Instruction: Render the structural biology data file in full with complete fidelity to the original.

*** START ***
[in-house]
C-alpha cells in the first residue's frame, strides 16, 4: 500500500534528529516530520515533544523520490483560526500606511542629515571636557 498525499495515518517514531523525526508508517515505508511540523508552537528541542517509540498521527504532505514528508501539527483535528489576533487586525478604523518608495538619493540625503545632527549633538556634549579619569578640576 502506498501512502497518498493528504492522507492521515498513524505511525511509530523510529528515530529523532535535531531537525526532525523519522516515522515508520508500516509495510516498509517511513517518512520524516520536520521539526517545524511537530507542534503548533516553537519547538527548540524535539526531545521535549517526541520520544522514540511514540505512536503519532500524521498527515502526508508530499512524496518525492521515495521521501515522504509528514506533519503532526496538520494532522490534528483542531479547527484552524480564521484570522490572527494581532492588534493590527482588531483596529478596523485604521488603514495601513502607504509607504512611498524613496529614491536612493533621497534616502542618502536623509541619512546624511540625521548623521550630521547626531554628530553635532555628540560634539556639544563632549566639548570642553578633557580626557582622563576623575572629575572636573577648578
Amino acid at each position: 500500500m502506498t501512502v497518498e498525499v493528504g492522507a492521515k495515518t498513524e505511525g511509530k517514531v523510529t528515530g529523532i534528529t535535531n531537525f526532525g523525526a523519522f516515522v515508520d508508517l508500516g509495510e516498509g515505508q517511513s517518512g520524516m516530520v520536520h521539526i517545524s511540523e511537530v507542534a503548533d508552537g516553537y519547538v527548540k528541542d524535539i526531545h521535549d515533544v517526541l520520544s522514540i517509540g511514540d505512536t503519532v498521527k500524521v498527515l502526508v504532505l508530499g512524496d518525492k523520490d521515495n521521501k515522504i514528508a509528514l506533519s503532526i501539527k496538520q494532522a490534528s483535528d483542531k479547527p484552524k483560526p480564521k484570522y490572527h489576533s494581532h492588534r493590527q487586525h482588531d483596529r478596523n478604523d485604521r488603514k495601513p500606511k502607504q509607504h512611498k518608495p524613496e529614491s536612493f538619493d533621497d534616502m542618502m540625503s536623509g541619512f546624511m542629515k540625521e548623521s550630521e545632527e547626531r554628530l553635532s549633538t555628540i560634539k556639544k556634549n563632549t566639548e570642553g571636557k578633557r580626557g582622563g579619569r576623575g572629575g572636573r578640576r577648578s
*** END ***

[in-house]
C-alpha cells in the first residue's frame, strides 16, 4: 500500500534528529516530520515533544523520490483560526500606511542629515571636557 498525499495515518517514531523525526508508517515505508511540523508552537528541542517509540498521527504532505514528508501539527483535528489576533487586525478604523518608495538619493540625503545632527549633538556634549579619569578640576 502506498501512502497518498493528504492522507492521515498513524505511525511509530523510529528515530529523532535535531531537525526532525523519522516515522515508520508500516509495510516498509517511513517518512520524516520536520521539526517545524511537530507542534503548533516553537519547538527548540524535539526531545521535549517526541520520544522514540511514540505512536503519532500524521498527515502526508508530499512524496518525492521515495521521501515522504509528514506533519503532526496538520494532522490534528483542531479547527484552524480564521484570522490572527494581532492588534493590527482588531483596529478596523485604521488603514495601513502607504509607504512611498524613496529614491536612493533621497534616502542618502536623509541619512546624511540625521548623521550630521547626531554628530553635532555628540560634539556639544563632549566639548570642553578633557580626557582622563576623575572629575572636573577648578
Amino acid at each position: 500500500m502506498t501512502v497518498e498525499v493528504g492522507a492521515k495515518t498513524e505511525g511509530k517514531v523510529t528515530g529523532i534528529t535535531n531537525f526532525g523525526a523519522f516515522v515508520d508508517l508500516g509495510e516498509g515505508q517511513s517518512g520524516m516530520v520536520h521539526i517545524s511540523e511537530v507542534a503548533d508552537g516553537y519547538v527548540k528541542d524535539i526531545h521535549d515533544v517526541l520520544s522514540i517509540g511514540d505512536t503519532v498521527k500524521v498527515l502526508v504532505l508530499g512524496d518525492k523520490d521515495n521521501k515522504i514528508a509528514l506533519s503532526i501539527k496538520q494532522a490534528s483535528d483542531k479547527p484552524k483560526p480564521k484570522y490572527h489576533s494581532h492588534r493590527q487586525h482588531d483596529r478596523n478604523d485604521r488603514k495601513p500606511k502607504q509607504h512611498k518608495p524613496e529614491s536612493f538619493d533621497d534616502m542618502m540625503s536623509g541619512f546624511m542629515k540625521e548623521s550630521e545632527e547626531r554628530l553635532s549633538t555628540i560634539k556639544k556634549n563632549t566639548e570642553g571636557k578633557r580626557g582622563g579619569r576623575g572629575g572636573r578640576r577648578s